Asylum seekers to get extra €2.50 per week to live on

Clothing and footwear allowance for school children to rise

People  protest as part of a national day of action in 2013 to end direct provision.  Photograph: David Sleator

People protest as part of a national day of action in 2013 to end direct provision. Photograph: David Sleator

 

People living in Ireland’s direct provision are have their weekly welfare payments increased, in a move announcd on Wednesday by Taoiseach-elect Leo Varadkar and Minister for Justice and Tánaiste Frances Fitzgerald.

The increase of €2.50 per week for adults and €6 per week for children will benefit more than 4,000 adults and children living in direct provision. Mr Varadkar and Ms Fitzgerald will seek Cabinet approval for the increases.

The rate for children will rise from €15.60 to €21.60 per week and for adults from €19.10 to €21.60 per week from August.

Mr Varadkar said: “ The Tánaiste and I believe this is an important measure. The increases will benefit everyone living within the Direct Provision system by providing more disposable income.”

The cost of the increase will be in the region of €320,000 and will be met from the Department of Social Protection’s budget for 2017.

The full year cost will be €770,000.

The Direct Provision Allowance was introduced in 2000 at the weekly rate of IR£15 (€19.10) per adult and IR£7.50 (€9.60) per child.

The adult rate has remained unchanged since its introduction. The child rate was increased in January 2016 by €6 per week to its current rate of €15.60.

The Department of Social Protection is currently paying a Direct Provision Allowance to 3,060 adults and 1,190 dependent children.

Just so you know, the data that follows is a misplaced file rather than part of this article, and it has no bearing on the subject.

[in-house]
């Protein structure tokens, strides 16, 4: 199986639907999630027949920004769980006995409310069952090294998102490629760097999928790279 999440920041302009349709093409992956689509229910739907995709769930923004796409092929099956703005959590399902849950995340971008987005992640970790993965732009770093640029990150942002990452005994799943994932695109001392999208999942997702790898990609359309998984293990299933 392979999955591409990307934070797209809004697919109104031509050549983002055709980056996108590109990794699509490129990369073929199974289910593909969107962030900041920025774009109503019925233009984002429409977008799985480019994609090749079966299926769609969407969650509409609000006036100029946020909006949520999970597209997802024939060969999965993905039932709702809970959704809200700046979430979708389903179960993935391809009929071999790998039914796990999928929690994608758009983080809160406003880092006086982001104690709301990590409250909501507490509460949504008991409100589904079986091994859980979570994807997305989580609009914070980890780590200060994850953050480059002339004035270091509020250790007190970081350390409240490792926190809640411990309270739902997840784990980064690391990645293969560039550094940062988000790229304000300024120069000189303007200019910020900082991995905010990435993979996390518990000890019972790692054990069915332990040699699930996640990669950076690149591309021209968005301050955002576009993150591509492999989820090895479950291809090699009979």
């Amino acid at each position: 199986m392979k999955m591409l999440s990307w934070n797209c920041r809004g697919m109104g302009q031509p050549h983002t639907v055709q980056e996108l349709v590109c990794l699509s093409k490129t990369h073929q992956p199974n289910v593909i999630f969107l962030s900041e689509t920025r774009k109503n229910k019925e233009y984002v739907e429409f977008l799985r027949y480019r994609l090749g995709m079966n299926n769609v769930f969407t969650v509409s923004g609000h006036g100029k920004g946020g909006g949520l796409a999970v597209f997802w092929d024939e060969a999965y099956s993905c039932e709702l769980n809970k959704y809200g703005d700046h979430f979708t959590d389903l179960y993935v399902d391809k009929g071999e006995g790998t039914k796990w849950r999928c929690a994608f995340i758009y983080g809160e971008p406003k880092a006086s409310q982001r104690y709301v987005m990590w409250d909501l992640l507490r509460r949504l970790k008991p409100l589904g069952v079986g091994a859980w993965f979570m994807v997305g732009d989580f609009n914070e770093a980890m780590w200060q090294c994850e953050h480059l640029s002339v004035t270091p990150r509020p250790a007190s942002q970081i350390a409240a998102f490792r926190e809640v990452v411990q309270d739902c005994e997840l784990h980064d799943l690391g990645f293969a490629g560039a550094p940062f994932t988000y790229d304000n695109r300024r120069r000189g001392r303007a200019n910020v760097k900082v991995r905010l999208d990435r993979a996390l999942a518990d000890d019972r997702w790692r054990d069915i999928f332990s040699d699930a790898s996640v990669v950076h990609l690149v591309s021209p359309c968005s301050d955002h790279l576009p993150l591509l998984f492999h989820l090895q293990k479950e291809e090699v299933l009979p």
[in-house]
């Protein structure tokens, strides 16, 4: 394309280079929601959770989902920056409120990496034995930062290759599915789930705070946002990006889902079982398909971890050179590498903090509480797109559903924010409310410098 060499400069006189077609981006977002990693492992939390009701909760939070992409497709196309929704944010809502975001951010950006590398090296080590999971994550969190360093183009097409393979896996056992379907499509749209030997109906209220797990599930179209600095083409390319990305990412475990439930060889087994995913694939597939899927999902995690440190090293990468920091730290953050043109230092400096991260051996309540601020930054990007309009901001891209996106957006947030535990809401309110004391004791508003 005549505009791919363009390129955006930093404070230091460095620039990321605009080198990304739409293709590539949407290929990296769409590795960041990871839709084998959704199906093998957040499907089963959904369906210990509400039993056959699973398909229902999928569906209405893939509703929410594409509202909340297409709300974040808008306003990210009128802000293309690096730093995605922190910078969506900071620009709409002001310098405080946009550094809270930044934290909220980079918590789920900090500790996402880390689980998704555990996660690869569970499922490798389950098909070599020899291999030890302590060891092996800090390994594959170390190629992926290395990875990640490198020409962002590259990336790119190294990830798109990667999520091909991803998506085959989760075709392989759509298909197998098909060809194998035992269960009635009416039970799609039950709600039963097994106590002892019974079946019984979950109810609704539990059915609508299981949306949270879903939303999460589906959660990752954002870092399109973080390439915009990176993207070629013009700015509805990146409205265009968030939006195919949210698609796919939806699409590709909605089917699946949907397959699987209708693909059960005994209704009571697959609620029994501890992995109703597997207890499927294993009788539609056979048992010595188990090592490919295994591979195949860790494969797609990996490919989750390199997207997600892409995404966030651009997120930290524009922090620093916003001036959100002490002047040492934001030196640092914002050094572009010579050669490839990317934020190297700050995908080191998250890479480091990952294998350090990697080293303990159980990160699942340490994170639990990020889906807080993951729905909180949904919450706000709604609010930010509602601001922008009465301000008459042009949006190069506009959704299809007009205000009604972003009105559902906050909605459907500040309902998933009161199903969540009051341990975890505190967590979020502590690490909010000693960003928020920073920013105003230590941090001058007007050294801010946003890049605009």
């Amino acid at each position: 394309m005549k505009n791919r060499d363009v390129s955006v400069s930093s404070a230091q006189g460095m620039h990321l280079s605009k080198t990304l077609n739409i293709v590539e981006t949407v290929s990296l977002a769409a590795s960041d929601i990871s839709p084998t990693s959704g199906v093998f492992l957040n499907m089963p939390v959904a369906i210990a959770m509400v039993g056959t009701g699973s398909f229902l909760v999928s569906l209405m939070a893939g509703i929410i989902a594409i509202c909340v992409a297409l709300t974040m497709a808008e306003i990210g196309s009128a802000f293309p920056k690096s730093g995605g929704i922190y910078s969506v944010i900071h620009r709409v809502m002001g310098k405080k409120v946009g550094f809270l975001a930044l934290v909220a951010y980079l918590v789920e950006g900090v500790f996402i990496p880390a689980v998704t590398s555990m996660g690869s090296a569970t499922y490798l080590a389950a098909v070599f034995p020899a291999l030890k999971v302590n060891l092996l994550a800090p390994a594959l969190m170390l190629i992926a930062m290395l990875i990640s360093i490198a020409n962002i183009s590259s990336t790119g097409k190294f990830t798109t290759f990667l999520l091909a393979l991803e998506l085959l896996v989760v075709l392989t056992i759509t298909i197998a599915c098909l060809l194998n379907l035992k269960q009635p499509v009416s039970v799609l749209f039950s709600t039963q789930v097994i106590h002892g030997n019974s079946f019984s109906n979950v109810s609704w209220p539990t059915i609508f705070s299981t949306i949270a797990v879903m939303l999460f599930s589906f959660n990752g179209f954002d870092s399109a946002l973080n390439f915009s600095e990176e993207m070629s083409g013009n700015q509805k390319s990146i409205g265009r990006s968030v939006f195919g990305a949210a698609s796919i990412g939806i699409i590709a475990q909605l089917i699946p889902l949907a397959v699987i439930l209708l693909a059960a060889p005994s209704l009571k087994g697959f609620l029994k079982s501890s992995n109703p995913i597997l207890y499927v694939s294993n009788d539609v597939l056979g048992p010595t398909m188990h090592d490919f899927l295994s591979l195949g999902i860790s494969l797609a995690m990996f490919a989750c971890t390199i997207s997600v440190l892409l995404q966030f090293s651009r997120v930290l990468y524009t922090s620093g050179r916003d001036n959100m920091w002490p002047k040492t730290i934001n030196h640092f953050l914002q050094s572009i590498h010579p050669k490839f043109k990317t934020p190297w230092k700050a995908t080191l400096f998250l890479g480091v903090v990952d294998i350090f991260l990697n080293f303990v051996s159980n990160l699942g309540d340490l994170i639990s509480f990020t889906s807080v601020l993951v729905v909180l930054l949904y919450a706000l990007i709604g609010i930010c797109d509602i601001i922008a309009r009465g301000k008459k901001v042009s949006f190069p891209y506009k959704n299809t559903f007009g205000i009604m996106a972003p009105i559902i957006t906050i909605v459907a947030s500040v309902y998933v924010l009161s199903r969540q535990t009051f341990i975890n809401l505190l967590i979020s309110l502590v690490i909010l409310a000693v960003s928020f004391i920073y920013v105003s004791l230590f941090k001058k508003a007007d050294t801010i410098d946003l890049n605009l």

‘Small gesture’

Mr Varadkar said he would be reviewing the current working ban imposed on asylum-seekers.

“ I hope this measure will be seen as a small gesture to migrants that the Government will be more compassionate to their needs and sensitive to their aspirations in the future.”

Meanwhile, Mr Varadkar has also confirmed his intention to increase the clothing and footwear allowance for eligible school children.

It will rise from €100 to €125 for children aged four to 11 and from €200 to €250 for children aged 12 years and over.

This brings the total allocation for the allowance this year to €47.4 million, an increase of €10 million on what was originally proposed for 2017.

About 108,000 families will benefit from the increase from July.

“I have also adjusted the income limits to ensure that increases in social welfare announced in Budget 2017 won’t affect people’s entitlement to the Allowance, which will be paid in mid-July to give parents time to prepare financially for the new school year,” Mr Varadkar said.

“The additional costs will be met from within the Department’s allocation for 2017 in which there is an underspend due to rapidly falling unemployment levels.”

The Children’s Rights Alliance welcomed the announcement, saying it as a major breakthrough for the most vulnerable groups of children.

Chief executive Tanya Ward said she hoped this was a proactive step by the incoming Taoiseach.